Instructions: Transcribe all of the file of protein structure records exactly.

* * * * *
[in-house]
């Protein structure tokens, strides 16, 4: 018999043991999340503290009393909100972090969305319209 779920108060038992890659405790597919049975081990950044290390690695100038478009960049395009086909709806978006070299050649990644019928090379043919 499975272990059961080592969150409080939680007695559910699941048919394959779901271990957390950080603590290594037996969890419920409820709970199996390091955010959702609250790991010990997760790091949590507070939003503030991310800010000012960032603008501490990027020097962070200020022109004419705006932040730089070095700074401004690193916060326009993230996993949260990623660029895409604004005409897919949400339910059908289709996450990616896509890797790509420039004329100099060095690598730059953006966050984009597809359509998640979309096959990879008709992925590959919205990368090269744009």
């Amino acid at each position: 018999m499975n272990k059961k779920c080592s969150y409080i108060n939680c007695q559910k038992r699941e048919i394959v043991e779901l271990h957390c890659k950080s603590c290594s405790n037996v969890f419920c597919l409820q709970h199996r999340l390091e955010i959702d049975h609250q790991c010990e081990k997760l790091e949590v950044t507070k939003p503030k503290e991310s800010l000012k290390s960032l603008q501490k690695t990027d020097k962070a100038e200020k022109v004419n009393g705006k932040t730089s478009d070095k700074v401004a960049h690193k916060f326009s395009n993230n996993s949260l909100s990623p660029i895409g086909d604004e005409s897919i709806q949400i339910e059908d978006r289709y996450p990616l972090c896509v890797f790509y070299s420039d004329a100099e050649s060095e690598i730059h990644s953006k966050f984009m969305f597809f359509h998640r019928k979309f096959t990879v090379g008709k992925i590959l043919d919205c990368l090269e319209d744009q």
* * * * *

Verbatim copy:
[in-house]
């Protein structure tokens, strides 16, 4: 018999043991999340503290009393909100972090969305319209 779920108060038992890659405790597919049975081990950044290390690695100038478009960049395009086909709806978006070299050649990644019928090379043919 499975272990059961080592969150409080939680007695559910699941048919394959779901271990957390950080603590290594037996969890419920409820709970199996390091955010959702609250790991010990997760790091949590507070939003503030991310800010000012960032603008501490990027020097962070200020022109004419705006932040730089070095700074401004690193916060326009993230996993949260990623660029895409604004005409897919949400339910059908289709996450990616896509890797790509420039004329100099060095690598730059953006966050984009597809359509998640979309096959990879008709992925590959919205990368090269744009």
């Amino acid at each position: 018999m499975n272990k059961k779920c080592s969150y409080i108060n939680c007695q559910k038992r699941e048919i394959v043991e779901l271990h957390c890659k950080s603590c290594s405790n037996v969890f419920c597919l409820q709970h199996r999340l390091e955010i959702d049975h609250q790991c010990e081990k997760l790091e949590v950044t507070k939003p503030k503290e991310s800010l000012k290390s960032l603008q501490k690695t990027d020097k962070a100038e200020k022109v004419n009393g705006k932040t730089s478009d070095k700074v401004a960049h690193k916060f326009s395009n993230n996993s949260l909100s990623p660029i895409g086909d604004e005409s897919i709806q949400i339910e059908d978006r289709y996450p990616l972090c896509v890797f790509y070299s420039d004329a100099e050649s060095e690598i730059h990644s953006k966050f984009m969305f597809f359509h998640r019928k979309f096959t990879v090379g008709k992925i590959l043919d919205c990368l090269e319209d744009q």